Continuing the theme from last time, this is the challenge faced by service providers: how do they get access to the right technology? How do they find the non-legacy technology or the innovative solutions that have not yet become widely known?
This is an issue that concerns both the service provider looking to launch a new product or service and the vendor that wants to show it has the answer, but does not yet have the profile. In fact, what both parties need here is a type of brokering solution that can bring the disparate strands together.
Aside from the formal RFP process, service providers do have opportunities to find innovative products, but this is based on a willingness or desire to find such products. It also means that you are willing to take a risk and spend time and money looking for an alternative answer.
Lets face it, going to the magic quadrant to find new innovation is like advertising you are looking for a pig with lipstick – and then getting upset because you found what you were looking for. By the time you make it into that quadrant, and after meeting all of the criteria required, the chances of you being a debutant is slim.
Being a trusted partner in our sector, we were recently asked to help a local service provider find an appropriate technology. Since this was not in our space, searching the Internet yielded a lot of possibilities but gave little guidance on how to separate the good from the bad and the ugly. Great – now I have to swallow my own medicine. Of course, I should have done what I had suggested in my last blog, but that’s another story.
So off we went to the magic quadrant looking for the answer, and of course we found an answer, but I cannot help but think I really didn’t help my partner out because I took an easy route and got what I deserved. Since my last blog, we have discussed a more formal but innovative approach to finding the answer, and it is really about modifying the RFP process that I outlined in my previous post.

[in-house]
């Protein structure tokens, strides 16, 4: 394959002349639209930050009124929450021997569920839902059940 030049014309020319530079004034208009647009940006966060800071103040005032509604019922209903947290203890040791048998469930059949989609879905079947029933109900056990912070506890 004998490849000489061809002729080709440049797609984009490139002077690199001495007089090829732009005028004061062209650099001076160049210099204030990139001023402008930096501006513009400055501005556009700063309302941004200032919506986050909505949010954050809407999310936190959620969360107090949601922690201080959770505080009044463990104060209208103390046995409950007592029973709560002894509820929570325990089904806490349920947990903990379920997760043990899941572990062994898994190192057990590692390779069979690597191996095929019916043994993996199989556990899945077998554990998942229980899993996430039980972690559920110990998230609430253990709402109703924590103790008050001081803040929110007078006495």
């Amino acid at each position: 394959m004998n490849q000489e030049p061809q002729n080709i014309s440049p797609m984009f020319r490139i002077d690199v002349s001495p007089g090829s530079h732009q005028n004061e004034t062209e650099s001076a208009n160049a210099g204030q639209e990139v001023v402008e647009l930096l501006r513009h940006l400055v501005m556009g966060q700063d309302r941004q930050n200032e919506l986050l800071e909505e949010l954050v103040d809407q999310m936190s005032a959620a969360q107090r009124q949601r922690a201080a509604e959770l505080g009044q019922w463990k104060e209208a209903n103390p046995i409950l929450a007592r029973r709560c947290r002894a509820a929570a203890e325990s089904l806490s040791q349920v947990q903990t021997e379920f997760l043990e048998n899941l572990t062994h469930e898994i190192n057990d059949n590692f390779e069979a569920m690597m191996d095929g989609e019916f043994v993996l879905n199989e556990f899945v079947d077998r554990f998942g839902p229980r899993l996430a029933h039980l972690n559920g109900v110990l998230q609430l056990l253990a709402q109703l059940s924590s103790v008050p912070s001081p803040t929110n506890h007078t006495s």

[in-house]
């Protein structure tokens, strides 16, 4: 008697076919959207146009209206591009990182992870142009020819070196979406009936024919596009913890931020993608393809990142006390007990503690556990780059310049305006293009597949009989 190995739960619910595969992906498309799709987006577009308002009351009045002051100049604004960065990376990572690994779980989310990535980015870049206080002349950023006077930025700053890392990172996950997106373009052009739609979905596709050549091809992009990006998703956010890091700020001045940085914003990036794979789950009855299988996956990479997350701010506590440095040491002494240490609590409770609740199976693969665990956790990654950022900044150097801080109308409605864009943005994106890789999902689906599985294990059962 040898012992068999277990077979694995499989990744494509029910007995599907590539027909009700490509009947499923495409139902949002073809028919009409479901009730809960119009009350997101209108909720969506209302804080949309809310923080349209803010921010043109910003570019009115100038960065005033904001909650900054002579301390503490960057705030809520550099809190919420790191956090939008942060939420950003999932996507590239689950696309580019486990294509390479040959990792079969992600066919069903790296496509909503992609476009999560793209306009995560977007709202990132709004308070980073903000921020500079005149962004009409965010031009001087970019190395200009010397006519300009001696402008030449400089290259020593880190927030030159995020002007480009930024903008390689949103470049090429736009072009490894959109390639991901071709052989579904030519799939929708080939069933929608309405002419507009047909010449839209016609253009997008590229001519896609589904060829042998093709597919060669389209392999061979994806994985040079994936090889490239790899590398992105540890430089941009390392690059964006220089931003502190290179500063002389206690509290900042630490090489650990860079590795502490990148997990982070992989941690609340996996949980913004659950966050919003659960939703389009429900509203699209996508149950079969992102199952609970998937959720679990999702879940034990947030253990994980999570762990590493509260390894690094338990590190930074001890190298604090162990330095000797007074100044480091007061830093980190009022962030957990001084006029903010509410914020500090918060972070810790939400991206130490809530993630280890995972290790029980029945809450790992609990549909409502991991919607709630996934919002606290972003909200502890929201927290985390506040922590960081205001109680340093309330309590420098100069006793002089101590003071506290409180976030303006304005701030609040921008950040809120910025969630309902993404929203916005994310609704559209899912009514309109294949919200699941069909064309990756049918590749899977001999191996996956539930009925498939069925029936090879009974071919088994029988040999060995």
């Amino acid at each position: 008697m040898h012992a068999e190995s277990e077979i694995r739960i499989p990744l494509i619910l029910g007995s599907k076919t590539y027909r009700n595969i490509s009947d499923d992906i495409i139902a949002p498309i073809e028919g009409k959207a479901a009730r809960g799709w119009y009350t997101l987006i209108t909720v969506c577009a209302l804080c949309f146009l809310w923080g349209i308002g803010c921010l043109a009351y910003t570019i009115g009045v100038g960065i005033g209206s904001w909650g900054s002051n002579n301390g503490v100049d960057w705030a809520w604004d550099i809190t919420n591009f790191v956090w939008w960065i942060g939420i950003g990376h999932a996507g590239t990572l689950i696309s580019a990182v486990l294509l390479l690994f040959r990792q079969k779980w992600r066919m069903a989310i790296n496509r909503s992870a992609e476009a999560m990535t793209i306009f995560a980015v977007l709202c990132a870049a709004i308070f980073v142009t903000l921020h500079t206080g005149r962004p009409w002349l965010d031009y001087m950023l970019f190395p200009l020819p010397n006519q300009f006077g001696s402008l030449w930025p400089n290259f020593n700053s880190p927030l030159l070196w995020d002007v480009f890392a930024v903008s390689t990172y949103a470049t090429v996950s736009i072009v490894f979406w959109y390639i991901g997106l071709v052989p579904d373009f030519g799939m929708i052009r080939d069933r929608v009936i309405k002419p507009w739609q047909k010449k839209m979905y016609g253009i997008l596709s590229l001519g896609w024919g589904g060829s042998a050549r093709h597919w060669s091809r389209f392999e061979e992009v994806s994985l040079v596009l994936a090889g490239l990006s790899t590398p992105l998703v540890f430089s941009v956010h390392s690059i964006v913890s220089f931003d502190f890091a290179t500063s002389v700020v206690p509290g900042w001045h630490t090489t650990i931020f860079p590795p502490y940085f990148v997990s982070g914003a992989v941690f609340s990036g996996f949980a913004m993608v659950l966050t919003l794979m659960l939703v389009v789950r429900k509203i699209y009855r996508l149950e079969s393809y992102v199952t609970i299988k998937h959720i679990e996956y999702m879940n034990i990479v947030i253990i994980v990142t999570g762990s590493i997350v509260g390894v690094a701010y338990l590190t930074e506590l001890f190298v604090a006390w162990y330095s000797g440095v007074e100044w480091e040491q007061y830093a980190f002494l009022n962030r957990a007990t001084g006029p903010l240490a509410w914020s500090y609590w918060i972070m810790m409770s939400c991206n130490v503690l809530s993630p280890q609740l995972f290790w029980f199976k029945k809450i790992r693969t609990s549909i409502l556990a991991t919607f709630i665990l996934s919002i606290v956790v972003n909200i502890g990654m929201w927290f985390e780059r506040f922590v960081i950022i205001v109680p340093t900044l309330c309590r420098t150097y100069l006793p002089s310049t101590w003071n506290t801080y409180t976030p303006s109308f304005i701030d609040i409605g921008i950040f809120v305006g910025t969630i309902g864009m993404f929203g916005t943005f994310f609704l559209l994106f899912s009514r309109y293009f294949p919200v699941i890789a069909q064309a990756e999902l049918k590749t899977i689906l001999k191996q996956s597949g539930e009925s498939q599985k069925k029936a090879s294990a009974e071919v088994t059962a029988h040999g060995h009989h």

But this still begs the question: how does the company with the innovative solution know you are looking? I find the brokering procurement applications that are now starting to be used by procurement departments are actually not a bad idea and are a great way to connect, although vendors still need to spend a little time and money upfront.
The TM Forum is another approach, but TMF just hasn’t got it quite right yet. I don’t see service providers going to TMF and advertising or looking at members and their technology just yet. I would suggest to the TMF that this is something it should look at seriously. Sure, it holds Catalyst events at its events to enable vendors to showcase leading-edge solutions, but it could go much further still. Maybe a partnership model to setup such an environment is well worth the cost. Please correct me if I am wrong.
Finally, the idea of getting a trusted partner to help is also not a bad idea. After all, the trusted status did not come easily and you have obviously gotten good results from the partner in question.
One last word: while it is really great to have that trust and find potential answers, verification is a must in our industry – especially if you want to avoid all the charlatans that are an inevitable byproduct of an industry that is in constant change.